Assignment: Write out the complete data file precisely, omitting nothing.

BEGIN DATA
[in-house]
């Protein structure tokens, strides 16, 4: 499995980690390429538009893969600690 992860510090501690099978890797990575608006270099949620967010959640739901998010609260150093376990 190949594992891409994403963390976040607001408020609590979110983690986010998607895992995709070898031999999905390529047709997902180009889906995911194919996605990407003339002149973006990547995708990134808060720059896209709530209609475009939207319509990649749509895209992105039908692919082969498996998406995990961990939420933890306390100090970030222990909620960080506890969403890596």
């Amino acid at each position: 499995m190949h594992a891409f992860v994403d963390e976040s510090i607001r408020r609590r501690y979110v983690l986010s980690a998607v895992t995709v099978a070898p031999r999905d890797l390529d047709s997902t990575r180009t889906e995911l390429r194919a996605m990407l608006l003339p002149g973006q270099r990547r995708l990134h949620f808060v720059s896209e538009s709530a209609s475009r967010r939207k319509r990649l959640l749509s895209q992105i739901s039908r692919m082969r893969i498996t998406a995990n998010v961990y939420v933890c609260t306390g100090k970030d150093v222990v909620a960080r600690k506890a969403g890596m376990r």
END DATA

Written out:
[in-house]
């Protein structure tokens, strides 16, 4: 499995980690390429538009893969600690 992860510090501690099978890797990575608006270099949620967010959640739901998010609260150093376990 190949594992891409994403963390976040607001408020609590979110983690986010998607895992995709070898031999999905390529047709997902180009889906995911194919996605990407003339002149973006990547995708990134808060720059896209709530209609475009939207319509990649749509895209992105039908692919082969498996998406995990961990939420933890306390100090970030222990909620960080506890969403890596």
């Amino acid at each position: 499995m190949h594992a891409f992860v994403d963390e976040s510090i607001r408020r609590r501690y979110v983690l986010s980690a998607v895992t995709v099978a070898p031999r999905d890797l390529d047709s997902t990575r180009t889906e995911l390429r194919a996605m990407l608006l003339p002149g973006q270099r990547r995708l990134h949620f808060v720059s896209e538009s709530a209609s475009r967010r939207k319509r990649l959640l749509s895209q992105i739901s039908r692919m082969r893969i498996t998406a995990n998010v961990y939420v933890c609260t306390g100090k970030d150093v222990v909620a960080r600690k506890a969403g890596m376990r």